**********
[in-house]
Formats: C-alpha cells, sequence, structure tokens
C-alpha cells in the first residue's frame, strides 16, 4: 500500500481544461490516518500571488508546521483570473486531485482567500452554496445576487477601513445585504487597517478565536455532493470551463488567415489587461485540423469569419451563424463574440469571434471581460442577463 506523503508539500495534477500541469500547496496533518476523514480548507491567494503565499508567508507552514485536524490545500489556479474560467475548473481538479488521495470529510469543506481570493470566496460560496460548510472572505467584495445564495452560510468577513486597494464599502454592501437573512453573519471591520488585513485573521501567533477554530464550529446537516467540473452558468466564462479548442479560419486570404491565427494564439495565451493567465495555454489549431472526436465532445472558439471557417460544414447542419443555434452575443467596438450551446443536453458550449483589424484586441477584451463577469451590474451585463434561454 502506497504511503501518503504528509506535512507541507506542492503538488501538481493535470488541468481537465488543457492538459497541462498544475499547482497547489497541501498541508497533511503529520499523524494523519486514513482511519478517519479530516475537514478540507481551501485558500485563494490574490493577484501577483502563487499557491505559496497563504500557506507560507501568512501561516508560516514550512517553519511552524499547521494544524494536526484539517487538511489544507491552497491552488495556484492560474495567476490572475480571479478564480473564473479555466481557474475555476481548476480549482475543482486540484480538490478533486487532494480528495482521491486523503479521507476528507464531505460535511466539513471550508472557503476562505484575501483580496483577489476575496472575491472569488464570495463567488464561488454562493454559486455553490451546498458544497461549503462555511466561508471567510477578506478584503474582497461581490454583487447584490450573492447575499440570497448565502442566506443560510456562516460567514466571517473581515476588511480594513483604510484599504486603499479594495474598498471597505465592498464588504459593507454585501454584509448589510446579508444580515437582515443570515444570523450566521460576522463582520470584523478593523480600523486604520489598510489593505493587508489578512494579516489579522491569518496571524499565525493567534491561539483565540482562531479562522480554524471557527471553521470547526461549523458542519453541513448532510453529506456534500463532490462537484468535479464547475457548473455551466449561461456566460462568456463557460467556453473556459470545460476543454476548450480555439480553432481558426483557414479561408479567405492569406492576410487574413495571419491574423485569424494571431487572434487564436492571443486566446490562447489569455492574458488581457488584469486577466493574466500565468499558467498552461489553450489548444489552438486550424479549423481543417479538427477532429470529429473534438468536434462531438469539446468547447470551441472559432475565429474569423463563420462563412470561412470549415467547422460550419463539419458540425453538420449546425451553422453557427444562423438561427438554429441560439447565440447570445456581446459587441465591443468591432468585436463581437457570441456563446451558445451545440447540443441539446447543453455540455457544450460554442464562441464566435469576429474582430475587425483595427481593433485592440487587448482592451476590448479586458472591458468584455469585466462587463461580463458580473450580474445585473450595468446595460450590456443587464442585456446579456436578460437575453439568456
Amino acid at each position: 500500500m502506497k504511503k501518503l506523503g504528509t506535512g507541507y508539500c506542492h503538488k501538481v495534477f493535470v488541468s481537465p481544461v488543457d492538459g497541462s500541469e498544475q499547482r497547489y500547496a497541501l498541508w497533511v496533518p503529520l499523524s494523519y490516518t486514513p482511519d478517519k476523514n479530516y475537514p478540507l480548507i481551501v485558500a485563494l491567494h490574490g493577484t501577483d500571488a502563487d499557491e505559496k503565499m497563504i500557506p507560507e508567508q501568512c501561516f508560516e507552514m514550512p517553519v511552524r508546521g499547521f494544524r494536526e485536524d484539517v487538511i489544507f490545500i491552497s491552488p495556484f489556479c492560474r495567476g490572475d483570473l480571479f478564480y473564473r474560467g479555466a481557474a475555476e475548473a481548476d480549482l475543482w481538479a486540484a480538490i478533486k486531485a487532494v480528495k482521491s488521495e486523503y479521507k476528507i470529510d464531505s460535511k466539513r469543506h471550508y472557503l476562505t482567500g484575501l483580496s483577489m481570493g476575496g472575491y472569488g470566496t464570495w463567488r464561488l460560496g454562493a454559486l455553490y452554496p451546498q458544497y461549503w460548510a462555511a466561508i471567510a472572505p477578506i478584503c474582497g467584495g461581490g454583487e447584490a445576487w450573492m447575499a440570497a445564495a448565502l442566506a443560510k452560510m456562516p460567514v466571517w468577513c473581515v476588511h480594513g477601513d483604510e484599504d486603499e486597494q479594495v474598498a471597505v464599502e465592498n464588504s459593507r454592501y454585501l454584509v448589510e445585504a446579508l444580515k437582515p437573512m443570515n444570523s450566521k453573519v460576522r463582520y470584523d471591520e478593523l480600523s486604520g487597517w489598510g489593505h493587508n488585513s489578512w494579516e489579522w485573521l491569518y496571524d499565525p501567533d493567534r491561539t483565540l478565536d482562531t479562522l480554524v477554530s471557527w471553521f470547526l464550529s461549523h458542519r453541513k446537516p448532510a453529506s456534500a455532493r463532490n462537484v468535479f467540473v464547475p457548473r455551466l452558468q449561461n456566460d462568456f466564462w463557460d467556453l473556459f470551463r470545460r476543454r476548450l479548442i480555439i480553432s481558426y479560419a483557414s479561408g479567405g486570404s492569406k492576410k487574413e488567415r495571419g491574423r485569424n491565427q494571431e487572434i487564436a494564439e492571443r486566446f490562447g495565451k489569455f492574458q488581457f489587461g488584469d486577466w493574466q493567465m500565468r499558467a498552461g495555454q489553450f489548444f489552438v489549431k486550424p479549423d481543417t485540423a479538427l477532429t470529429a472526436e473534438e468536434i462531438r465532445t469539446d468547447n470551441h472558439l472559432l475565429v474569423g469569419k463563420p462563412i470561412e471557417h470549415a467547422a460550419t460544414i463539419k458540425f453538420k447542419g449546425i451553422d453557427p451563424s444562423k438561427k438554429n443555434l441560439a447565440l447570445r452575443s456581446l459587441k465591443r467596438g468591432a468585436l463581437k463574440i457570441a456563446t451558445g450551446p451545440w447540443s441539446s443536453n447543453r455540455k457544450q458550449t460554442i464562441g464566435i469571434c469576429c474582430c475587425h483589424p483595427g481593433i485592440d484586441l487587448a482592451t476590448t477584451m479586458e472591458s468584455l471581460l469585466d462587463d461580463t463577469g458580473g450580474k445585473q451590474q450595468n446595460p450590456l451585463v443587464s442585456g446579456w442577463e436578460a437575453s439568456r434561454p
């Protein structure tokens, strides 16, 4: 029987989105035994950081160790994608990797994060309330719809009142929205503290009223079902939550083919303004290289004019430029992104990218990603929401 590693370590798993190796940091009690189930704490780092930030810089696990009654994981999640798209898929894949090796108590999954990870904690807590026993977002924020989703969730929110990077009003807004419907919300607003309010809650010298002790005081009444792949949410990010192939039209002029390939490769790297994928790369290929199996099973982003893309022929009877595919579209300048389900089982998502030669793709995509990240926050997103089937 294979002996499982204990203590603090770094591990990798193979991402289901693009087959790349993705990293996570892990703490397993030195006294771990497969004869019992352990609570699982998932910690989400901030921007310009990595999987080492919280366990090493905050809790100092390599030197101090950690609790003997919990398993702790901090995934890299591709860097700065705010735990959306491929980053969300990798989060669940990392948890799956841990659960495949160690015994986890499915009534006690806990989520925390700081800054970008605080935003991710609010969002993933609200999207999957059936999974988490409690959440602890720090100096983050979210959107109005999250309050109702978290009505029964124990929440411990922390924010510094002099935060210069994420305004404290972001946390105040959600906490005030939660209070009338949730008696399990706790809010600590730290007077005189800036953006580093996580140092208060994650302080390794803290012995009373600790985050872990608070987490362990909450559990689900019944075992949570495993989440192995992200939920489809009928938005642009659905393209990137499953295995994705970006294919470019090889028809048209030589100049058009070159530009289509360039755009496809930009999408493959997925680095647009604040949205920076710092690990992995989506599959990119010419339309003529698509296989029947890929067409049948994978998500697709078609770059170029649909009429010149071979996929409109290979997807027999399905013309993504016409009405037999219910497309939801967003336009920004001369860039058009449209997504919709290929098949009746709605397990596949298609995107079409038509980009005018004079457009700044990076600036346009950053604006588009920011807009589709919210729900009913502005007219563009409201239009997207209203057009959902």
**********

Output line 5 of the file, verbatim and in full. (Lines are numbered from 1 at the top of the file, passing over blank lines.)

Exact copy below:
């Protein structure tokens, strides 16, 4: 029987989105035994950081160790994608990797994060309330719809009142929205503290009223079902939550083919303004290289004019430029992104990218990603929401 590693370590798993190796940091009690189930704490780092930030810089696990009654994981999640798209898929894949090796108590999954990870904690807590026993977002924020989703969730929110990077009003807004419907919300607003309010809650010298002790005081009444792949949410990010192939039209002029390939490769790297994928790369290929199996099973982003893309022929009877595919579209300048389900089982998502030669793709995509990240926050997103089937 294979002996499982204990203590603090770094591990990798193979991402289901693009087959790349993705990293996570892990703490397993030195006294771990497969004869019992352990609570699982998932910690989400901030921007310009990595999987080492919280366990090493905050809790100092390599030197101090950690609790003997919990398993702790901090995934890299591709860097700065705010735990959306491929980053969300990798989060669940990392948890799956841990659960495949160690015994986890499915009534006690806990989520925390700081800054970008605080935003991710609010969002993933609200999207999957059936999974988490409690959440602890720090100096983050979210959107109005999250309050109702978290009505029964124990929440411990922390924010510094002099935060210069994420305004404290972001946390105040959600906490005030939660209070009338949730008696399990706790809010600590730290007077005189800036953006580093996580140092208060994650302080390794803290012995009373600790985050872990608070987490362990909450559990689900019944075992949570495993989440192995992200939920489809009928938005642009659905393209990137499953295995994705970006294919470019090889028809048209030589100049058009070159530009289509360039755009496809930009999408493959997925680095647009604040949205920076710092690990992995989506599959990119010419339309003529698509296989029947890929067409049948994978998500697709078609770059170029649909009429010149071979996929409109290979997807027999399905013309993504016409009405037999219910497309939801967003336009920004001369860039058009449209997504919709290929098949009746709605397990596949298609995107079409038509980009005018004079457009700044990076600036346009950053604006588009920011807009589709919210729900009913502005007219563009409201239009997207209203057009959902």